When I was a student at Dartmouth, I did all I could to avoid the classes of Susan Brison, a philosophy professor who also taught in the women's and gender studies department. In a department as small as philosophy, that was a hard thing to do, especially if you were a major (as I was). But Brison was known for wearing her leftist political agenda on her sleeve, something that I could not (and still can't) stand.
If you want to get a sense of where her head is politically and intellectually, look no further than this post that she authored at the Huffington Post titled, "An Open Letter from Black Women to SlutWalk Organizers." Last time I checked, Brison was not black, yet she felt compelled to "endorse and post this letter in solidarity with -- and with the permission of -- the original signers."
If only her white guilt could have ended there. Her latest offense comes to us in a more local publication--the pages of Dartmouth's daily newspaper. There we learn that she celebrated Martin Luther King Jr day on campus by delivering a talk called, "Hate Speech and American Exceptionalism."
Here is a little gem from that talk:
“Free speech is not a special right,” Brison said. “There is no sound philosophical basis for giving such a right a priority when it comes in conflict with other values, such as the right to equality.”
What makes this statement particularly outrageous is that Brison is purportedly a scholar of legal theory. But never mind the bill of rights, the first amendment, the founders, and all that stuff, why can't we just be more like Europeans already in our approach to free speech?
“In the U.S., the First Amendment is so central to our self-conception that it is taken as a defining feature of our national identity,” she said.
Other countries do not view free speech in the same way we do, according to Brison. France and Germany instituted laws prohibiting Holocaust denial and included certain restrictions on discrimination, while South Africa prohibited hate speech after the Apartheid, she said.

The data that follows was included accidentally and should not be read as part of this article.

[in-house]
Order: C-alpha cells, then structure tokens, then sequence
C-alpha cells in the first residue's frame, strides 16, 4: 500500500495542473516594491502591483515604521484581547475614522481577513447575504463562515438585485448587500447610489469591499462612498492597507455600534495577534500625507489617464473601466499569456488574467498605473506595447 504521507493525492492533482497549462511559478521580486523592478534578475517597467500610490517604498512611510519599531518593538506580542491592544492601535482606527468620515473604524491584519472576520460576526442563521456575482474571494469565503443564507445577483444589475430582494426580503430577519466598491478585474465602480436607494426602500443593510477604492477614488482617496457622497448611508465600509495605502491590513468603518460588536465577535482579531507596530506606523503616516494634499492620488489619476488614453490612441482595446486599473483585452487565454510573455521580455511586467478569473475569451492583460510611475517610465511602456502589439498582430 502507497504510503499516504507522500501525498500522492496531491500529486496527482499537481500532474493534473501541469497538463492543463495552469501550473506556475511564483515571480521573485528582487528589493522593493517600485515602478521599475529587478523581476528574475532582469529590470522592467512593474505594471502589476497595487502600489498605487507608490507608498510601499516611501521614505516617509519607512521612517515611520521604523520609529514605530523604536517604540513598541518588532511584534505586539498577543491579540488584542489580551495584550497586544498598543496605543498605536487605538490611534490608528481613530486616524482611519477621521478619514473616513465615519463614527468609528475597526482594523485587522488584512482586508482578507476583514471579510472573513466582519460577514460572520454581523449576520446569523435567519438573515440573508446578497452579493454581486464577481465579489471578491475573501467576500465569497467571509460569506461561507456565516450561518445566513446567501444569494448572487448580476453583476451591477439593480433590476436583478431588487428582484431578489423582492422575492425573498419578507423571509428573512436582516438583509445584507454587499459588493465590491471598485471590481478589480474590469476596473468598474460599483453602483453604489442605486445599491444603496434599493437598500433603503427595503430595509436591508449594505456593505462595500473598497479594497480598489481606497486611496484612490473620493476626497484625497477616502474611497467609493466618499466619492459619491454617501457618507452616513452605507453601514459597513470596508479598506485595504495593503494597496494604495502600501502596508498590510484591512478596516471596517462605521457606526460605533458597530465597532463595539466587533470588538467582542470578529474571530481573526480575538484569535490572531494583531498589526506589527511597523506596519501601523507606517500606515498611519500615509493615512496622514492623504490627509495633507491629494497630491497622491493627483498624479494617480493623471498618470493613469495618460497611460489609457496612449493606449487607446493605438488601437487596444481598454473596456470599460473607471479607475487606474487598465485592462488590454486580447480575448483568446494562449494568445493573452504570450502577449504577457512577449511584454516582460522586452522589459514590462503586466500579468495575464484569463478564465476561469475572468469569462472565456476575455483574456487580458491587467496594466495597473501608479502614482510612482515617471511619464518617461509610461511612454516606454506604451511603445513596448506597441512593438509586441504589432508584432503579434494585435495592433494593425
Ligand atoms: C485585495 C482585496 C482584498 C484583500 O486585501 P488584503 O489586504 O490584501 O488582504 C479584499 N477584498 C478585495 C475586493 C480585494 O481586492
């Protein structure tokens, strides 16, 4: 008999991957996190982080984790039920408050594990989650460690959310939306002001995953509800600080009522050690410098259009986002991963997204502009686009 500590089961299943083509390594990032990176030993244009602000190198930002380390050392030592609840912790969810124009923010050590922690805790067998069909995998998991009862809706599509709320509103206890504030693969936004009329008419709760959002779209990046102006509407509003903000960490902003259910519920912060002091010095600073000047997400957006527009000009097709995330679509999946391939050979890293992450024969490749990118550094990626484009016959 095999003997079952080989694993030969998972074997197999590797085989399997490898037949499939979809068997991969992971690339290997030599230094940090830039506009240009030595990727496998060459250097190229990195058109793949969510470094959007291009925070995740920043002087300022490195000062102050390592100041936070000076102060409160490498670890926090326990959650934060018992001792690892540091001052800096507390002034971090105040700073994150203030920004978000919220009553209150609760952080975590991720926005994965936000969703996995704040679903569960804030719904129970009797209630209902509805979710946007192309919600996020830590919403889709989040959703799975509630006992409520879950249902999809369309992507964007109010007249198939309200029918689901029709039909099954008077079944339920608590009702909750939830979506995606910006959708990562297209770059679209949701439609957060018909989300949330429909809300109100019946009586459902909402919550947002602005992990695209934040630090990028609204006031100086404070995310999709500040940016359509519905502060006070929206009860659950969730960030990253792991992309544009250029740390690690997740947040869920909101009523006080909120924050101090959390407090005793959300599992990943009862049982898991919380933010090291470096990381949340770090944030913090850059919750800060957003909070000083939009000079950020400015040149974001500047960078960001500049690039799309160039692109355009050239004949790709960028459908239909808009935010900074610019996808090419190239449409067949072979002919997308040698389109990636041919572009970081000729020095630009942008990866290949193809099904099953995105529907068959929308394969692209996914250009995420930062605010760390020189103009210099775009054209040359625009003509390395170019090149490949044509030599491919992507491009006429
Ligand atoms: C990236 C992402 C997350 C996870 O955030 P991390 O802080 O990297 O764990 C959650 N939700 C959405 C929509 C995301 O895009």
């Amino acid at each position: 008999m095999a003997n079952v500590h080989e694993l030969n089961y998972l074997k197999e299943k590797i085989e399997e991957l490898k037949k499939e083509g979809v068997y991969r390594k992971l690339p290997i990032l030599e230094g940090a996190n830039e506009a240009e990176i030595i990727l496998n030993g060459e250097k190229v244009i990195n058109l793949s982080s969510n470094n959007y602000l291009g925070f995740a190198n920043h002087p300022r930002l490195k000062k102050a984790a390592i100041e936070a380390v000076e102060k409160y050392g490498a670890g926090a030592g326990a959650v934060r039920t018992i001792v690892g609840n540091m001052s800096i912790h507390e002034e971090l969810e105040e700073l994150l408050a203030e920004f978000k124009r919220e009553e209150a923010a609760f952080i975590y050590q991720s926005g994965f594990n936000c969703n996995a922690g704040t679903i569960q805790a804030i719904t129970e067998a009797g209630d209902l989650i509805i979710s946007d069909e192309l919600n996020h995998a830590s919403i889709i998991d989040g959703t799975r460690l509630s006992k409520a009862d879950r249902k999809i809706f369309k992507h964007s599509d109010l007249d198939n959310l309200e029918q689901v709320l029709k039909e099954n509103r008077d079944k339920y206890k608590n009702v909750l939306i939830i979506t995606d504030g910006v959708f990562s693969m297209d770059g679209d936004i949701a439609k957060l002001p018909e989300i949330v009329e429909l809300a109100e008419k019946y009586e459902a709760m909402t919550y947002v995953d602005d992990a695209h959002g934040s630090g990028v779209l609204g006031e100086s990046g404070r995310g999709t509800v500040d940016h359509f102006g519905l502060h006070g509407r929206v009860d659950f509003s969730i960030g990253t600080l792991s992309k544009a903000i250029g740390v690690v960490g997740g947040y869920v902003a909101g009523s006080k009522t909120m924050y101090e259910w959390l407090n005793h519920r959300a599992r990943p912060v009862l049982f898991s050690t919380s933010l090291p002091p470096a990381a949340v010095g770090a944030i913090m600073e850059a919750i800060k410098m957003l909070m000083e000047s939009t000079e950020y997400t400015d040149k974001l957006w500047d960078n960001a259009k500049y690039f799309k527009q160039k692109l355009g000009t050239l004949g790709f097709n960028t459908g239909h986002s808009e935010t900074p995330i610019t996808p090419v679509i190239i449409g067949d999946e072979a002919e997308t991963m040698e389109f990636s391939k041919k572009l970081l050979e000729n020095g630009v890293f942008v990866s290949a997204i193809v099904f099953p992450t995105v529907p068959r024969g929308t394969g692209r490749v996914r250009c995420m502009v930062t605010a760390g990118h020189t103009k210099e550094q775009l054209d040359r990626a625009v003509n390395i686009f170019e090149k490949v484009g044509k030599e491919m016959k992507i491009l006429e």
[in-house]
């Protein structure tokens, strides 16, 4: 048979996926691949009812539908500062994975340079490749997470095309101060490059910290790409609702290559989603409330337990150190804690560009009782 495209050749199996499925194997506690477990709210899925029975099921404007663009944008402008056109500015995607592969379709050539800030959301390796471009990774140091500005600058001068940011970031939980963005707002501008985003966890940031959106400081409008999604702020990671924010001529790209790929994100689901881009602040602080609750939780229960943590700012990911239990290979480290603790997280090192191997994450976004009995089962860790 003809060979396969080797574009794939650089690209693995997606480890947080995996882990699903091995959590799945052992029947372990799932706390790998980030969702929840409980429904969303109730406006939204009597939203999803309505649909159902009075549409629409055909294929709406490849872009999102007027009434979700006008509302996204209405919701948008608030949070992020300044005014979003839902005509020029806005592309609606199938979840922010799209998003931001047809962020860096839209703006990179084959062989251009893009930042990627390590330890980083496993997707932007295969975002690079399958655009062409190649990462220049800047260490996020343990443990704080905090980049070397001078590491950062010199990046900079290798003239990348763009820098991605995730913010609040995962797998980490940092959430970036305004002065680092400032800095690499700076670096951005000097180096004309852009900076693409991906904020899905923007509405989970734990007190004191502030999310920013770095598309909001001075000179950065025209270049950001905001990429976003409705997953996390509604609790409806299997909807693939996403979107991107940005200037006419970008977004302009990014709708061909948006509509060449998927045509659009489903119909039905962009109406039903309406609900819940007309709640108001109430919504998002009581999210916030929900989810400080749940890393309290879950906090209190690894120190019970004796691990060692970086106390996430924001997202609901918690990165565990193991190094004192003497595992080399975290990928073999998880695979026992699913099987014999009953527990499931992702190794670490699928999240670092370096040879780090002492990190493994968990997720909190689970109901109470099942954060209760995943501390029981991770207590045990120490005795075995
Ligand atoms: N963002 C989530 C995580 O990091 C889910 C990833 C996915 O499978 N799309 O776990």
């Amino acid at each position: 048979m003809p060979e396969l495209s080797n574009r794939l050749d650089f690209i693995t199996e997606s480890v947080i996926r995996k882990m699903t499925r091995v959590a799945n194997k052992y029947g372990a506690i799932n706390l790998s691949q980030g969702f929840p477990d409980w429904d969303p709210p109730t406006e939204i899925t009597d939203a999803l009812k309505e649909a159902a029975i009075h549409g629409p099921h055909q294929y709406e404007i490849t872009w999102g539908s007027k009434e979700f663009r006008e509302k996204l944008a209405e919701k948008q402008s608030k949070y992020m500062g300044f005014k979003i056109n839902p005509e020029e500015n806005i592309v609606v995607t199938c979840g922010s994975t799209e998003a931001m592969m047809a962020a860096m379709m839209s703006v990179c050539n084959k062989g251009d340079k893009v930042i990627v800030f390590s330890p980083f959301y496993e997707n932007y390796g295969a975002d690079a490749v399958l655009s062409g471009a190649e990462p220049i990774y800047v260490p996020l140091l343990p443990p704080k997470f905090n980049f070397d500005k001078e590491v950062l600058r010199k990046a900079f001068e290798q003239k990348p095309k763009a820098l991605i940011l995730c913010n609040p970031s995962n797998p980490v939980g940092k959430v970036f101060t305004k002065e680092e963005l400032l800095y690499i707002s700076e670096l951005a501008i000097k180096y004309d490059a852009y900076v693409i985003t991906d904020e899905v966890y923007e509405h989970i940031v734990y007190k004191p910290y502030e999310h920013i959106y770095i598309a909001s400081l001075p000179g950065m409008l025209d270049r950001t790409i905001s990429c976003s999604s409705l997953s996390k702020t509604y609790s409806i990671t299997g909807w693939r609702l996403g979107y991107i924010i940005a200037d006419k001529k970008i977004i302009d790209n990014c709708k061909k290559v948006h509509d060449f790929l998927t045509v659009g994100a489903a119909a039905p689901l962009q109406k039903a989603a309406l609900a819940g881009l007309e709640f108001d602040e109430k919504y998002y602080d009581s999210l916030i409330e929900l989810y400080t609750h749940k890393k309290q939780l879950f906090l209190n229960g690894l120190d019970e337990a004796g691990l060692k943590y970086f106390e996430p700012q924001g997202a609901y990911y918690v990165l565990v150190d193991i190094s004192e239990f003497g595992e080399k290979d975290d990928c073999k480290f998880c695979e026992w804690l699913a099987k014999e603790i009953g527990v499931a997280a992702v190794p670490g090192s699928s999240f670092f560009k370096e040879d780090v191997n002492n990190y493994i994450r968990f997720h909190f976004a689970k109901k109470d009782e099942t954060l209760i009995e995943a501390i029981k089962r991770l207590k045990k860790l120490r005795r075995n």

When these laws were first created, the American scholars helping to draft them had a “missionary zeal,” she said. However, other countries were resistant to adopting what she referred to as American “free speech absolutism.”
Brison attributed this to the differing histories of individual nations. While European nations were faced with the immediate history of the Holocaust and South Africa with apartheid, the framers of the American Constitution were concerned with preserving as much personal liberty as possible, according to Brison.
This approach has held over time but should be reconsidered, she said.
“There are ample grounds for adopting free speech skepticism,” she said. “To hold that there is a right to free speech is not, however, to hold that it is absolute.”
Sigh. Brison is a philosophy professor so you'd think that she would be able to carry her chain of reasoning through to its logical conclusion and address what would happen if our judiciary decided to "reconsider" the first amendment as it is currently conceived.
Does she, for instance, seriously believe that Martin Luther King Jr, the very person whom she is ostensibly celebrating by delivering these remarks, would have made any kind of dent in history if free speech were not as fiercely protected as it is in this country? Of course he wouldn't have. His political activism was defined by free speech--speech that needed to be protected given the tense political and racial climate that he was operating in.